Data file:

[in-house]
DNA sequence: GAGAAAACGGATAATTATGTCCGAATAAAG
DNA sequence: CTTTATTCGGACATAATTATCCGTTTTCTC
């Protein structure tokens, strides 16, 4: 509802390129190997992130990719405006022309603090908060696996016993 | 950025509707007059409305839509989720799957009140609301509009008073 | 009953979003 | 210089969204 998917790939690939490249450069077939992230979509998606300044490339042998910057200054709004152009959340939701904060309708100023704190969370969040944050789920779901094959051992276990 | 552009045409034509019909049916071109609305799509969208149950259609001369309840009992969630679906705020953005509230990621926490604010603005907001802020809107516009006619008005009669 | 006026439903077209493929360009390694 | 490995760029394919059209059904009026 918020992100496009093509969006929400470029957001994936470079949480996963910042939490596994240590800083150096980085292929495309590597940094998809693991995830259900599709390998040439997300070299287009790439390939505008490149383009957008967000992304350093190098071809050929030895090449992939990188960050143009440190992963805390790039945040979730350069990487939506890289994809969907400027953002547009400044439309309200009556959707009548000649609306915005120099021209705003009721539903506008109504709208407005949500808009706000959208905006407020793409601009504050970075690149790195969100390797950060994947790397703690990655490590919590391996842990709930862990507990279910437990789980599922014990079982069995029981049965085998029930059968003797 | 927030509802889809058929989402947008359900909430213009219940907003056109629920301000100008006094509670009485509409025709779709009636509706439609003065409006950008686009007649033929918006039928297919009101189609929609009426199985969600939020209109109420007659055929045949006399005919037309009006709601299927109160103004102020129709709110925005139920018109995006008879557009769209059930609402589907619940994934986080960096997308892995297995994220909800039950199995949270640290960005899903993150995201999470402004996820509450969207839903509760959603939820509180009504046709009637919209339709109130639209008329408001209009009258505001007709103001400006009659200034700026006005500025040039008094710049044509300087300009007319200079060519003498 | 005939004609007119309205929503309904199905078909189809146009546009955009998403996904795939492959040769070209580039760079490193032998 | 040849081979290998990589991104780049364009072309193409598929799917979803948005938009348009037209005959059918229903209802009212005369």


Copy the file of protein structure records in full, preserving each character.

[in-house]
DNA sequence: GAGAAAACGGATAATTATGTCCGAATAAAG
DNA sequence: CTTTATTCGGACATAATTATCCGTTTTCTC
């Protein structure tokens, strides 16, 4: 509802390129190997992130990719405006022309603090908060696996016993 | 950025509707007059409305839509989720799957009140609301509009008073 | 009953979003 | 210089969204 998917790939690939490249450069077939992230979509998606300044490339042998910057200054709004152009959340939701904060309708100023704190969370969040944050789920779901094959051992276990 | 552009045409034509019909049916071109609305799509969208149950259609001369309840009992969630679906705020953005509230990621926490604010603005907001802020809107516009006619008005009669 | 006026439903077209493929360009390694 | 490995760029394919059209059904009026 918020992100496009093509969006929400470029957001994936470079949480996963910042939490596994240590800083150096980085292929495309590597940094998809693991995830259900599709390998040439997300070299287009790439390939505008490149383009957008967000992304350093190098071809050929030895090449992939990188960050143009440190992963805390790039945040979730350069990487939506890289994809969907400027953002547009400044439309309200009556959707009548000649609306915005120099021209705003009721539903506008109504709208407005949500808009706000959208905006407020793409601009504050970075690149790195969100390797950060994947790397703690990655490590919590391996842990709930862990507990279910437990789980599922014990079982069995029981049965085998029930059968003797 | 927030509802889809058929989402947008359900909430213009219940907003056109629920301000100008006094509670009485509409025709779709009636509706439609003065409006950008686009007649033929918006039928297919009101189609929609009426199985969600939020209109109420007659055929045949006399005919037309009006709601299927109160103004102020129709709110925005139920018109995006008879557009769209059930609402589907619940994934986080960096997308892995297995994220909800039950199995949270640290960005899903993150995201999470402004996820509450969207839903509760959603939820509180009504046709009637919209339709109130639209008329408001209009009258505001007709103001400006009659200034700026006005500025040039008094710049044509300087300009007319200079060519003498 | 005939004609007119309205929503309904199905078909189809146009546009955009998403996904795939492959040769070209580039760079490193032998 | 040849081979290998990589991104780049364009072309193409598929799917979803948005938009348009037209005959059918229903209802009212005369």